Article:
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The Difference Between a Headache and a Migraine
It isn’t uncommon to experience head pain after an accident either immediately or in the following days. The term “headache” is often used as a catchall phrase for head pain. However, a migraine is different. It is defined by the American Migraine Foundation as a neurological disease brought on by factors such as trauma to the head, neck, or spine.
Migraines are more chronic problems than typical headaches and can be differentiated by the following:
- Pulsing pain
- Often pain is local to one side of the head
- Nausea and/or vomiting
- Double vision
- Sensitivity to light and/or sound
- Trouble concentrating
- Symptoms increase with physical activity
The body’s immediate response to an accident is to release adrenaline to protect itself. This means you might not feel any pain right away. After an accident, you will want to seek immediate medical attention to determine any injuries that might lead to ongoing issues with migraine.
From fender benders to major collisions, no two car accidents are the same. Collisions can result in a variety of injuries depending on a number of factors. This includes:
- Speed of the car (or cars) at the time of the accident
- Whether or not seat belts were in use
- Whether or not airbags were deployed
- Type of car (or cars) involved in the crash
How people feel physically after an accident will vary from minor symptoms of whiplash to more severe head injuries, such as a traumatic brain injury (TBI). According to the latest brain injury facts and statistics, more than 64,000 people died from TBI-related deaths in 2020. Auto accidents were a leading cause of injury. Migraines follow under the umbrella as a TBI.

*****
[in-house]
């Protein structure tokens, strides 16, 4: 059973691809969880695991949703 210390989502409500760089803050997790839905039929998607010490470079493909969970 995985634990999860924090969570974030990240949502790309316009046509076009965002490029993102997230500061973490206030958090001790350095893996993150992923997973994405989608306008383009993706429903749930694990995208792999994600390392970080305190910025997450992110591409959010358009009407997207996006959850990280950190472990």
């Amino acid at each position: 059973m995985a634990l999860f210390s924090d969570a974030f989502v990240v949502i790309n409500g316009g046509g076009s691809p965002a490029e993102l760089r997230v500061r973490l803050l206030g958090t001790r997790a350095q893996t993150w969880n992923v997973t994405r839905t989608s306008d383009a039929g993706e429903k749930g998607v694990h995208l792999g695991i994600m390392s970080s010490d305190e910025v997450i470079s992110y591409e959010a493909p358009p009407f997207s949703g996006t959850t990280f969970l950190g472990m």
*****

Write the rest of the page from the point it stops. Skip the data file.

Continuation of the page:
While it is not an official symptom of migraines, memory loss is related to having a TBI. The trauma of an accident can lead victims to being confused, however, it is not normal to suffer any form of total memory loss. This could be a sign of a serious brain injury, just like migraines.
There are three primary types of memory loss that accidents can cause:
- Post-traumatic amnesia. This is a state of memory loss that occurs immediately following an accident.
- Anterograde amnesia. This is the inability to form new memories following the accident and is the most common memory loss for car crash victims. People who suffer from this often refer to it as “blacking out.”
- Retrograde amnesia. This is losing memories prior to an accident including events leading up the collision and even major life events.
If you’ve suffered any form of a TBI–migraines or memory loss– in a car accident where you were not at fault, you may be eligible for compensation. Stop wondering “Can a car accident cause migraines?” Instead, contact a traumatic brain injury lawyer to determine your next course of action.
Avrek Law is here to help you navigate the process. With more than 50 years of combined experience resolving cases in favor of clients who were wrongfully injured. Avrek Law has recovered more than $1 billion in compensation for injury victims in more than 45,000 cases. Contact us for your free consultation to learn more!